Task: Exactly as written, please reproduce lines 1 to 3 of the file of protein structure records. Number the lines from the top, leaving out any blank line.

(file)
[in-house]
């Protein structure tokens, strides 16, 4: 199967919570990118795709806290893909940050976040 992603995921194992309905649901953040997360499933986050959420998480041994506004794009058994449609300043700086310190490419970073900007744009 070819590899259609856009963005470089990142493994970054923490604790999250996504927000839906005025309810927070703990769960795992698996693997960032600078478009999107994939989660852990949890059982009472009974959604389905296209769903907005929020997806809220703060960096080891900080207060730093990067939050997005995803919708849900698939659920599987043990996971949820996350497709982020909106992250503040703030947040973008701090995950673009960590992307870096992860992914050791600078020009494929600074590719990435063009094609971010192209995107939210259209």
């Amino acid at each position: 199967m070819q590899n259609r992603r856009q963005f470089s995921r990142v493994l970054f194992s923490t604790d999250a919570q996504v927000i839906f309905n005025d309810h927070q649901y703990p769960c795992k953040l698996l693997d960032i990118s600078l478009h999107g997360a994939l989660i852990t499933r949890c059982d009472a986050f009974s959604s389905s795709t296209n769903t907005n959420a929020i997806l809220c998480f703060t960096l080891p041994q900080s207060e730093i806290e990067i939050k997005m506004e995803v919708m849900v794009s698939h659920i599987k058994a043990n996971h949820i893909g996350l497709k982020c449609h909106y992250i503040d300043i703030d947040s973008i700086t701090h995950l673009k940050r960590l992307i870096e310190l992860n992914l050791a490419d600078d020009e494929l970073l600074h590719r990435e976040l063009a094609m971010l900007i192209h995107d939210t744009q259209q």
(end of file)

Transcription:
[in-house]
């Protein structure tokens, strides 16, 4: 199967919570990118795709806290893909940050976040 992603995921194992309905649901953040997360499933986050959420998480041994506004794009058994449609300043700086310190490419970073900007744009 070819590899259609856009963005470089990142493994970054923490604790999250996504927000839906005025309810927070703990769960795992698996693997960032600078478009999107994939989660852990949890059982009472009974959604389905296209769903907005929020997806809220703060960096080891900080207060730093990067939050997005995803919708849900698939659920599987043990996971949820996350497709982020909106992250503040703030947040973008701090995950673009960590992307870096992860992914050791600078020009494929600074590719990435063009094609971010192209995107939210259209």
């Amino acid at each position: 199967m070819q590899n259609r992603r856009q963005f470089s995921r990142v493994l970054f194992s923490t604790d999250a919570q996504v927000i839906f309905n005025d309810h927070q649901y703990p769960c795992k953040l698996l693997d960032i990118s600078l478009h999107g997360a994939l989660i852990t499933r949890c059982d009472a986050f009974s959604s389905s795709t296209n769903t907005n959420a929020i997806l809220c998480f703060t960096l080891p041994q900080s207060e730093i806290e990067i939050k997005m506004e995803v919708m849900v794009s698939h659920i599987k058994a043990n996971h949820i893909g996350l497709k982020c449609h909106y992250i503040d300043i703030d947040s973008i700086t701090h995950l673009k940050r960590l992307i870096e310190l992860n992914l050791a490419d600078d020009e494929l970073l600074h590719r990435e976040l063009a094609m971010l900007i192209h995107d939210t744009q259209q």